There are key data points that should be monitored to ensure that all of your company or department projects come in on time, on budget and with the proper objectives achieved. One great way to ensure this is by collecting data along the way using a 5/15 reporting system.
How a 5/15 Reporting System Works
Every two weeks, have each of the individuals that directly report to you take fifteen minutes to write up a one to two page bullet pointed document that covers the status of each project for which a person is responsible. Each project should have a green, yellow or red dot showing if it is on track, something is going wrong, or if the project hasn’t started yet. The 5/15 reporting system makes certain that you have visibility on all projects, which is, of course, preferable to finding out something has gone off-track when it’s too late.
The 5/15 report should take your team members no longer than fifteen minutes to write and five minutes for you to read.
Recommended bullet points for employees’ 5/15 reports:
- Employees’ goals for the upcoming week
- What they accomplished in the prior two weeks
- What’s working in their respective business area
- What could be improved in their business area
- How they’re feeling with the people in their group as a whole
A few years ago I was mentoring Jason Lew, one of my clients who lived in Boston and was growing chain of bilingual preschools called Pine Village Preschool. He needed to hire twelve new teachers by the end of August. In our discussion I asked him a few questions: How many resumes do you think you need to net twelve hires? He wasn’t sure. Where do you plan to get all the resumes you need? Same answer. Obviously, Jason needed some assistance. He needed a plan and then he needed to reverse engineer it to make it a reality.
We started by listing every step in the recruiting process: Applications, auto–reply, invitation to group interview, pass group interview, pass one-on-one interview, pass classroom test, pass reference checks, “sniff test,” offer accepted and signed, and finally, training.
During our discussions, Jason quickly realized that at each step of the process, a certain percentage of the applicants would drop out and not move to the next step. It turned out he needed five hundred and twenty-two applications to end up with twelve qualified candidates to hire.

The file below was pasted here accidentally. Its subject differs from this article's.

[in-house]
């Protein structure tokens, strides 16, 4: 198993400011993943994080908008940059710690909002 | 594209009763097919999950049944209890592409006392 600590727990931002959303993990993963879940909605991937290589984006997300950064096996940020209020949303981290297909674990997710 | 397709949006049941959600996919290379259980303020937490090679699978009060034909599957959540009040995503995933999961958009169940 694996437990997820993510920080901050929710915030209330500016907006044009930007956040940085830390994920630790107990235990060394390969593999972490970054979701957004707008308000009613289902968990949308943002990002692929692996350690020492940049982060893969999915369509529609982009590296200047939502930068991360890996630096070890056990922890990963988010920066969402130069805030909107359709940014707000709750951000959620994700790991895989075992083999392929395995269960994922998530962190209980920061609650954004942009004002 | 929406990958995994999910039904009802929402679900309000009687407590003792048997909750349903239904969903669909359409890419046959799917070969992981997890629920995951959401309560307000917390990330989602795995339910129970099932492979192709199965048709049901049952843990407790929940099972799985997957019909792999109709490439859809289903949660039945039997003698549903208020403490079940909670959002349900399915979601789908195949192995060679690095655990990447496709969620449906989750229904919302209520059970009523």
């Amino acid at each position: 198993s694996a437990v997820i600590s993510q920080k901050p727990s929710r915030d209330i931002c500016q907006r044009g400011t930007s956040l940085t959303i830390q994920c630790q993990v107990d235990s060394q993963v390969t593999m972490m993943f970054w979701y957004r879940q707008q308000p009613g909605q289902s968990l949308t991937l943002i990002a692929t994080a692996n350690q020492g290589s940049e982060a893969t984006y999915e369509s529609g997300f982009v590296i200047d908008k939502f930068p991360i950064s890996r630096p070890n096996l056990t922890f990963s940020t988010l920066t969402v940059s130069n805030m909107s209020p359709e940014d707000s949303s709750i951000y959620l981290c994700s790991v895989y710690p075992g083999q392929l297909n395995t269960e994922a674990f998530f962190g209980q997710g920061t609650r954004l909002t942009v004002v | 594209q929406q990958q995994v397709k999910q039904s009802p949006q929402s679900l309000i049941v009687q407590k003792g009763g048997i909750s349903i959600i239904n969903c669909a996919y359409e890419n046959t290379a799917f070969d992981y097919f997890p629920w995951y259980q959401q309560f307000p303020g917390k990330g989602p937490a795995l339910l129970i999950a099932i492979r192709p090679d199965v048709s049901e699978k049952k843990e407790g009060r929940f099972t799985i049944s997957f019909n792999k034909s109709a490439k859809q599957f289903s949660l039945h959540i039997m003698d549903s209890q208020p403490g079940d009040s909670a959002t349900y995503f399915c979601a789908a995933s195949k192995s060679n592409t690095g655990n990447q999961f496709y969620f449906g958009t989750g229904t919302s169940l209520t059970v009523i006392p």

Then it got even more fun. I pointed out that in order to have the new hires ready to start on September 1st, each new employee would have to go through two weeks of training and have time to quit their current job, as well as perhaps take some summer vacation. We quickly realized that it was time to list every step in the recruiting process so the team would have all the steps needed to be done in order and with a person assigned to do each. It was going to require military precision to generate that many resumes in time for the fall.
Rising Medical Solutions is another company I mentored in Chicago, and they were hiring a vice president of sales. When I asked them to list all the things that had to happen before doing so, and put them in order, here is the list that they ended up with.
- Score Card For The Role Completed
- Job Description Written
- List Of Potential Candidates We Know In Writing
- Roles, Goals & Expectations In Writing
- Networking For Candidates Started
- Comp Plan In Writing
- Job Posting On Key Sites
- Recruiting Firms Engaged
- Interview Questions
- One-On-One Interviews Done
- Panel Interview Done
- Ref Checks Completed
- Background Check Complete
- Drug Screening
Each step of the recruiting process was now thoughtfully considered. Each step had one person who was assigned as single point, accountable for completing the step. More importantly, each step of the process had a date assigned to it. All they had to do now was ensure that the people responsible for a specific task had the skills and motivation necessary to complete the steps assigned to them.